In many ways, New Jersey is one of the most progressive states in the nation. Time and time again, Jersey proves to be with the current times in a variety of ways. However, one area where New Jersey’s attraction to progress seems to hit a wall lies in the restaurant industry.
Today, NJ remains one of the hardest states for restauranteurs to obtain a liquor license. This has led to a dining culture that is unique to Jersey’s own— with an ample amount of BYO restaurants to choose from. Some towns, like Rutherford, NJ, don’t issue liquor licenses to restaurants at all.
This is generally not too large an issue. BYO restaurants are fun to eat at, and allow you to drink at your preference and cost. On the contrary, these restaurants are missing out on a major revenue source. Liquor is more profitable than food. A good food cost for restaurants generally sits between 28 and 35 percent— meaning that if a restaurant sells 100 worth of food, it costs them between 28 and 35 dollars to make it. With liquor, this number drops to between 15 and 20 percent. Liquor generates profit. More profit means more money being pumped back into the New Jersey economy. The expansion of liquor licenses is beneficial to New Jersey as a whole.
A statement released by Governor Phil Murphy’s Office reads:
Expanding consumption liquor licenses in New Jersey has the potential to increase sales for both existing restaurants and new restaurants that open due to the increased availability of licenses. The New Jersey Economic Development Authority estimates that reforming NJ’s liquor license system could generate up to $10 billion in new economic activity over 10 years and create upward of 10,000 jobs annually. Additionally, the expansion of liquor licenses under this framework has the potential to generate significant new state and local revenue that could be reinvested into new economic development efforts.
But, why are licenses so hard to obtain in the first place?
Stale Liquor Laws
Laws following prohibition in the US stuck around a tad longer in the Garden State. Since 1948, NJ has capped the number of liquor licenses that a municipality can issue. The formula in which liquor licenses are made available is based on population. For every 3,000 residents, a city may issue one consumption license (bar/restaurant) and for every 7,500 people, the town may issue one retail license (liquor store). Towns that have fewer than 7,500 residents may issue one of each type of license: retail and consumption.
These licenses are issued at what we would consider a “normal” price, so why are the licenses so expensive nowadays? The limited availability combined with the fact that licenses can be sold privately on the market has driven the prices skyward. Over 7,000 restaurateurs in New Jersey are estimated to have paid north of one million dollars for their licenses.
Furthermore, liquor licenses hitting the market in auction style means that chain restaurants and conglomerates will always be able to outbid small business owners for a license.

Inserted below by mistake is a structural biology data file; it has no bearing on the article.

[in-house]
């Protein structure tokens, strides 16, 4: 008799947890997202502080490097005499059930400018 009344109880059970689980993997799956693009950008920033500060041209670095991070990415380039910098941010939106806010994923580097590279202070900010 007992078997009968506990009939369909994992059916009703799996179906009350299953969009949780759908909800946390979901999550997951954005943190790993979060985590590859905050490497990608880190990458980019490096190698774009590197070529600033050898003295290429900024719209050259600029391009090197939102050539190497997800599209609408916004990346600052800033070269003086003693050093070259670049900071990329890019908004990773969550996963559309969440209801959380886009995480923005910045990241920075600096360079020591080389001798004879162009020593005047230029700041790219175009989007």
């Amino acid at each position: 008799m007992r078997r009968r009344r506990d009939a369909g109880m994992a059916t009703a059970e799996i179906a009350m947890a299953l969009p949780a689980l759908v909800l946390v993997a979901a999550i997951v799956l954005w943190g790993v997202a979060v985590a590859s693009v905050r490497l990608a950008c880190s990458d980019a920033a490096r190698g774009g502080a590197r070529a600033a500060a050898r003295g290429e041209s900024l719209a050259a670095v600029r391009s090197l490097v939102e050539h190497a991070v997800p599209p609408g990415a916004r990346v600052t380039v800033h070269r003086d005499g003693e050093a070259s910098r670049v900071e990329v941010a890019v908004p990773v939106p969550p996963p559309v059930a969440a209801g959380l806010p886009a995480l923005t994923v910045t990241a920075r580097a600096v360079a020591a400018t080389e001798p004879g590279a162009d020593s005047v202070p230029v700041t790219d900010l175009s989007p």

Progress on the Issue
In a post released by Executive Chef/Owner of Millburn’s Common Lot, Ehren Ryan, it was revealed that the highly regarded chef has been working with Governor Murphy to fix New Jersey’s ancient liquor laws. Part of his statement reads:
“I was incredibly honored to be invited to attend Governor Murphy’s 2023 State of the State Address as his personal guest…
…Governor Murphy outlined his plan for overhauling existing liquor licensing laws through expansion, thus ensuring the creation of a modernized and fair compensation package for existing license holders.”
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For the last several years, Ryan has been working with NJ State Senator, Vin Gopal, to draft legislation that would not only make liquor licenses more available and affordable, but also provide a system that supports current license holders who have paid excess amounts of money for their licenses. The system would include a means-tested tax credit for current license holders that are impacted by expansion. Around six months ago, Governor Murphy joined the fight with Ryan and Gopal to get this done.
When reached out to, Ryan provided me with further explanation:
“The legislators of New Jersey need to act. The time has come to modernize the outdated laws and bring New Jersey into the Modern Era. What is proposed is fair and responsible. It has allocated compensation for current license holders as well as reducing the restrictive laws that hinder the operations of our craft brewery industry as well as local distilleries and vineyards.
This is not just an issue for BYOBs but the hospitality industry as a whole,” he told me.
Director of Operations for Viaggio in Wayne and Osteria Crescendo in Westwood, Tommy Voter, expressed his feelings on the matter— feeling it is a step in the right direction, but also revealing concerns he has with the legislation:
“That will make the value of our [Osteria Crescendo] license drop significantly. I hope the state will correctly address that,” Voter explained to me.
With how the drafted legislation currently stands, Voter’s concerns will be addressed. It is just a matter of time before we see if it is translated in a way that benefits all restaurant owners.
How to Help
Time is of the essence for this matter. The best thing you can do as a concerned citizen is to reach out to your representatives and urge them to move forward on this long-overdue matter.
About the Author/s
Peter Candia is the Food + Drink Editor at New Jersey Digest. A graduate of The Culinary Institute of America, Peter found a passion for food journalism midway through his schooling and never looked back. He is a former line cook, server and bartender at top-rated restaurants in the tri-state area. Peter never stops learning and he is always in the weeds.